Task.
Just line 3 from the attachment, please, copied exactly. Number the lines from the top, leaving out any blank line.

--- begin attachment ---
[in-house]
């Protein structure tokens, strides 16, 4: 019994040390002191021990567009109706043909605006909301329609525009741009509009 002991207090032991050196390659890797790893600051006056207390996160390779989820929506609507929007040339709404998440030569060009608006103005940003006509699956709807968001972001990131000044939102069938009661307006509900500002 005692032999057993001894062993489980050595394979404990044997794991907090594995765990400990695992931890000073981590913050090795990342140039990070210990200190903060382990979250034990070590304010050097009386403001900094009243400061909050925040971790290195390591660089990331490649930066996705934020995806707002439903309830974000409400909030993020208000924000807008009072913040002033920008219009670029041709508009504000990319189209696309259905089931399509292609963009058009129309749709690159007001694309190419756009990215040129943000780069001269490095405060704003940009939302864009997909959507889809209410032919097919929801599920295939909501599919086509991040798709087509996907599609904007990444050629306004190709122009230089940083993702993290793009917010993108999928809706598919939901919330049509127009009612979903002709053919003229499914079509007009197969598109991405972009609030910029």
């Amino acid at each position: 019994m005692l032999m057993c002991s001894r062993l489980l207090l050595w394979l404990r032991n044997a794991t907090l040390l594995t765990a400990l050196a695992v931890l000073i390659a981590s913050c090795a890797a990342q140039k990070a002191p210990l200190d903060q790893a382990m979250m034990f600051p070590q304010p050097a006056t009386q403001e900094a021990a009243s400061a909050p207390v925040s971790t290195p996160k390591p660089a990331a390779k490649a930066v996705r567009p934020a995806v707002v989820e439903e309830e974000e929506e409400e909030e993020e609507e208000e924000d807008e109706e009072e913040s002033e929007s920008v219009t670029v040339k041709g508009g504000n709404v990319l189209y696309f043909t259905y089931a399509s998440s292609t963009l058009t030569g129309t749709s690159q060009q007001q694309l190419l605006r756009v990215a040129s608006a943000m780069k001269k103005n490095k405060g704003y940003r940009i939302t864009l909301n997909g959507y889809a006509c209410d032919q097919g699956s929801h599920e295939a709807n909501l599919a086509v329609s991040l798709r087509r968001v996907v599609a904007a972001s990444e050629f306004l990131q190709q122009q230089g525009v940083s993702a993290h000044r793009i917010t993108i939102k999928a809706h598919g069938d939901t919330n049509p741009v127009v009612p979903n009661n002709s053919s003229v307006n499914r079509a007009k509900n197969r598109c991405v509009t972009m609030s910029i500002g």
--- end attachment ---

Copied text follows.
């Amino acid at each position: 019994m005692l032999m057993c002991s001894r062993l489980l207090l050595w394979l404990r032991n044997a794991t907090l040390l594995t765990a400990l050196a695992v931890l000073i390659a981590s913050c090795a890797a990342q140039k990070a002191p210990l200190d903060q790893a382990m979250m034990f600051p070590q304010p050097a006056t009386q403001e900094a021990a009243s400061a909050p207390v925040s971790t290195p996160k390591p660089a990331a390779k490649a930066v996705r567009p934020a995806v707002v989820e439903e309830e974000e929506e409400e909030e993020e609507e208000e924000d807008e109706e009072e913040s002033e929007s920008v219009t670029v040339k041709g508009g504000n709404v990319l189209y696309f043909t259905y089931a399509s998440s292609t963009l058009t030569g129309t749709s690159q060009q007001q694309l190419l605006r756009v990215a040129s608006a943000m780069k001269k103005n490095k405060g704003y940003r940009i939302t864009l909301n997909g959507y889809a006509c209410d032919q097919g699956s929801h599920e295939a709807n909501l599919a086509v329609s991040l798709r087509r968001v996907v599609a904007a972001s990444e050629f306004l990131q190709q122009q230089g525009v940083s993702a993290h000044r793009i917010t993108i939102k999928a809706h598919g069938d939901t919330n049509p741009v127009v009612p979903n009661n002709s053919s003229v307006n499914r079509a007009k509900n197969r598109c991405v509009t972009m609030s910029i500002g």